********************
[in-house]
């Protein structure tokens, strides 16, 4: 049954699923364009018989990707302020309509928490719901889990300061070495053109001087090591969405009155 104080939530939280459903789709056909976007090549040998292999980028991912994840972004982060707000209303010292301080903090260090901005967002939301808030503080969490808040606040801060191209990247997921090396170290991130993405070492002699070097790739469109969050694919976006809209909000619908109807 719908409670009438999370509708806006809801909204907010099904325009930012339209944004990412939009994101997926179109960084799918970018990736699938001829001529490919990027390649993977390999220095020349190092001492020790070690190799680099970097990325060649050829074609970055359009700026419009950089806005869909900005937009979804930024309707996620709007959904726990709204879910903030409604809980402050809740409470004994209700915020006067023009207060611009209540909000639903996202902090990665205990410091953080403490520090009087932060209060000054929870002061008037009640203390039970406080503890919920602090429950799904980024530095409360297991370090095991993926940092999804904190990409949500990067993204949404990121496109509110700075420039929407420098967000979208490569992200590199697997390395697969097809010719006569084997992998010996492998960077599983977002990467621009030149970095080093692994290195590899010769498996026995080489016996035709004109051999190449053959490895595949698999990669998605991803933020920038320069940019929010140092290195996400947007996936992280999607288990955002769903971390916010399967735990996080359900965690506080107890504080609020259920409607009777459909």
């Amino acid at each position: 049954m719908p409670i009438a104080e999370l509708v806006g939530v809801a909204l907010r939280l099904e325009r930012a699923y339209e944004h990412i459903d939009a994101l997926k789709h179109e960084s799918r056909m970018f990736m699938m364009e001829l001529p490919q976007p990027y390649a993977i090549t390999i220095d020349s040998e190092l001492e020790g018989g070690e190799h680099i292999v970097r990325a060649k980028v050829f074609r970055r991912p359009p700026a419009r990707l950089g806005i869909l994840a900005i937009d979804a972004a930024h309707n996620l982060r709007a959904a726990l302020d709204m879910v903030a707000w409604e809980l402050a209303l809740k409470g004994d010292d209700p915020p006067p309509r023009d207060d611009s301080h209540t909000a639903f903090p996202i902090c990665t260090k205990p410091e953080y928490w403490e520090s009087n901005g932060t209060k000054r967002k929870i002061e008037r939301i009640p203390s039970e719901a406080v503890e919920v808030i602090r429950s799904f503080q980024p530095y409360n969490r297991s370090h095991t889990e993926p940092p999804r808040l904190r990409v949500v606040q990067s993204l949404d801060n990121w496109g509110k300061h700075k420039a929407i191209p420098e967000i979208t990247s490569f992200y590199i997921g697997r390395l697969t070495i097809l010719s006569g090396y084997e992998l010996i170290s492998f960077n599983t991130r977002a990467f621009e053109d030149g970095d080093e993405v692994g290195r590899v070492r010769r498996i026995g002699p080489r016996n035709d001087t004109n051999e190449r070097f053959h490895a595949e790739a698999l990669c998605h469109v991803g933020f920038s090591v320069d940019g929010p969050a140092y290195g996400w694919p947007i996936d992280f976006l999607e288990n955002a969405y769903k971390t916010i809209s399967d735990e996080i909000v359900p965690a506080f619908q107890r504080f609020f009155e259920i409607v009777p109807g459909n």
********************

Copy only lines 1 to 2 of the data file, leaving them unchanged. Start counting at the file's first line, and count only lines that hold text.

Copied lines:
[in-house]
């Protein structure tokens, strides 16, 4: 049954699923364009018989990707302020309509928490719901889990300061070495053109001087090591969405009155 104080939530939280459903789709056909976007090549040998292999980028991912994840972004982060707000209303010292301080903090260090901005967002939301808030503080969490808040606040801060191209990247997921090396170290991130993405070492002699070097790739469109969050694919976006809209909000619908109807 719908409670009438999370509708806006809801909204907010099904325009930012339209944004990412939009994101997926179109960084799918970018990736699938001829001529490919990027390649993977390999220095020349190092001492020790070690190799680099970097990325060649050829074609970055359009700026419009950089806005869909900005937009979804930024309707996620709007959904726990709204879910903030409604809980402050809740409470004994209700915020006067023009207060611009209540909000639903996202902090990665205990410091953080403490520090009087932060209060000054929870002061008037009640203390039970406080503890919920602090429950799904980024530095409360297991370090095991993926940092999804904190990409949500990067993204949404990121496109509110700075420039929407420098967000979208490569992200590199697997390395697969097809010719006569084997992998010996492998960077599983977002990467621009030149970095080093692994290195590899010769498996026995080489016996035709004109051999190449053959490895595949698999990669998605991803933020920038320069940019929010140092290195996400947007996936992280999607288990955002769903971390916010399967735990996080359900965690506080107890504080609020259920409607009777459909």